The History of Vampires
When I was in middle school, one of the most famous modern series about vampires was published. There was something fascinating about the world of vampires that drew in such a huge crowd. The popular series was then turned into a movie series, and pre-teens and teenagers loved the whole saga. This was my first introduction to vampires, but the history of vampires dates back hundreds of years.
Vlad the Impaler
Vladimir III was the son of a man known as Vlad Dracul or Vlad the dragon. Vlad was then known as Dracula, or “son of Dracul.” His father was the ruler of Walachia and a “defender” of Europe against the Ottoman Empire. A few years later, he changed sides and sent Vlad and his younger brother as collateral to the Ottoman sultan to prove his loyalty. His younger brother embraced everything the Ottoman Empire taught them while they were in captivity, but Vlad’s hatred grew.
The two boys were sent back when word of their father’s–and two older brothers’–assassinations got to them. They fought for the position that their father had vacated, with Vlad winning with a small margin. He ruled on and off from 1456-1465.
Vlad the Impaler got his nickname because his favorite way to execute people was to drive a stake through them and leave the bodies. There are accounts of fields of victims on stakes to deter any enemies from pursuing him.
The most famous vampire story ever written was written by Bram Stoker. Dracula was published in 1897 and has led many people to look for connections between Vlad the Impaler and the vampire in the story. The word “Dracula” means “devil” and is most likely what intrigued Stoker. The story was written about a vampire who wants to move from Transylvania to England for fresh blood and the battle between him and the women and men who fight against him.
Some experts say that Stoker was inspired by Vlad III’s life, while others say that Dracula was not based on the violent ruler. Either way, the similarities between the two are interesting.
Unlike Dracula, Mercy Brown was a real person who lived in Rhode Island. After several people in her family died of tuberculosis, people within the community grew anxious and blamed the deaths on someone who had died. There was a belief that after people died, they might come back and torture their living relatives. This was the only explanation they could think of for numerous deaths in one family. Corpses of family members might be dug up and examined for signs of vampirism.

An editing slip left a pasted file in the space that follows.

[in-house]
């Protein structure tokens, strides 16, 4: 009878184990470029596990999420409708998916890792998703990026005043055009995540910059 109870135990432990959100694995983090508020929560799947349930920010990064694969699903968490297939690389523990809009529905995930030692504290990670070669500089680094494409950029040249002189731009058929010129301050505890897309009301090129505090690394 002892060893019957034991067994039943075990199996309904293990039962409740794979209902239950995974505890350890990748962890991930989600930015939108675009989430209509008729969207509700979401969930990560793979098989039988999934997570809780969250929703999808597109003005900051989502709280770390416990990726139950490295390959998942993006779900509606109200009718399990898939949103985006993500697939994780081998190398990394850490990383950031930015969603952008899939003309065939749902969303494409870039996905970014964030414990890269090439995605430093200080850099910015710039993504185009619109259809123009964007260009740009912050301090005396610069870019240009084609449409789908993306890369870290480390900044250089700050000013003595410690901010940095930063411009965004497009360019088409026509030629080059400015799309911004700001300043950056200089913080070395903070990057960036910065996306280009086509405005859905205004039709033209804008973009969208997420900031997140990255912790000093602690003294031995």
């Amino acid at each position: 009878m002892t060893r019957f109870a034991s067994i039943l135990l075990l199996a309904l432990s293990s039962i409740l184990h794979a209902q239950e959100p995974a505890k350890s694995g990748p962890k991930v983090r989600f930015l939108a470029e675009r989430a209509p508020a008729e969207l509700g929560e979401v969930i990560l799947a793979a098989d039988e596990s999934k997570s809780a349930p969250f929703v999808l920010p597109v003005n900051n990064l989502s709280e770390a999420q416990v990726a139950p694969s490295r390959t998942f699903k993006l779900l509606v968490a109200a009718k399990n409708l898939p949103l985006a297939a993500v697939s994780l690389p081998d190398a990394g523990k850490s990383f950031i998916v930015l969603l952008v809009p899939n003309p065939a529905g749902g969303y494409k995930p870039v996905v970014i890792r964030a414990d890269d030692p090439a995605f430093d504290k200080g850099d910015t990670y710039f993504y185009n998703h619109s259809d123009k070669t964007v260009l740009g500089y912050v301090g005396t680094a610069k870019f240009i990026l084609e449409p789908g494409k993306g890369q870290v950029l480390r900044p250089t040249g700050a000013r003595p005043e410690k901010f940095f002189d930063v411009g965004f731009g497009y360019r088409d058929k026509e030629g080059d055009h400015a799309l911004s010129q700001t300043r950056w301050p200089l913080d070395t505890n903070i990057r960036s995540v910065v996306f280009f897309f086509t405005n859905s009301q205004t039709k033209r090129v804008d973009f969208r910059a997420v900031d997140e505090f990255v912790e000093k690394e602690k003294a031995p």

Mercy Brown was examined for signs that she might be a vampire when her brother fell ill with tuberculosis. Mercy had died a couple of months prior, and her body was placed in an above-ground vault and preserved during the cold winter. Her face was flushed, and blood was found in her heart and veins. Because of this, the townspeople claimed she was a vampire. Her heart and liver were carved out, burned, and mixed into a tonic that was then fed to her dying brother. Of course, the mixture didn’t work, and he died not long after.
Science has long proven that vampires are a myth and that horror stories were only stories. The way the body decomposes is more understood now; whereas it breaks down, a dark red liquid is known as “purge fluid” drips out of the nose and mouth, making it look like blood. People would place rocks or blocks in the mouths of the dead to prevent them from coming back and feasting on the living.
However, some people claim to be vampires today. Some of those people drink human blood from people willing to donate. Others claim to drain the energy from people around them. If you’re interested in the thousands of current vampires worldwide, you can read more about them here.
I had a lot of fun writing this piece because of all of the sources that I found. I recently discovered the Lore podcast, and I feel that this podcast will give me inspiration for several more posts in the future. One of my favorite history Youtube channels, Biographics, also had a wonderful video about Vlad Dracula. I want to research so many different things from some of the resources that I’ve been using for recent posts. I also found this hilarious Epic Rap Battle between Vlad the Impaler and Count Dracula. Until next week, happy learning!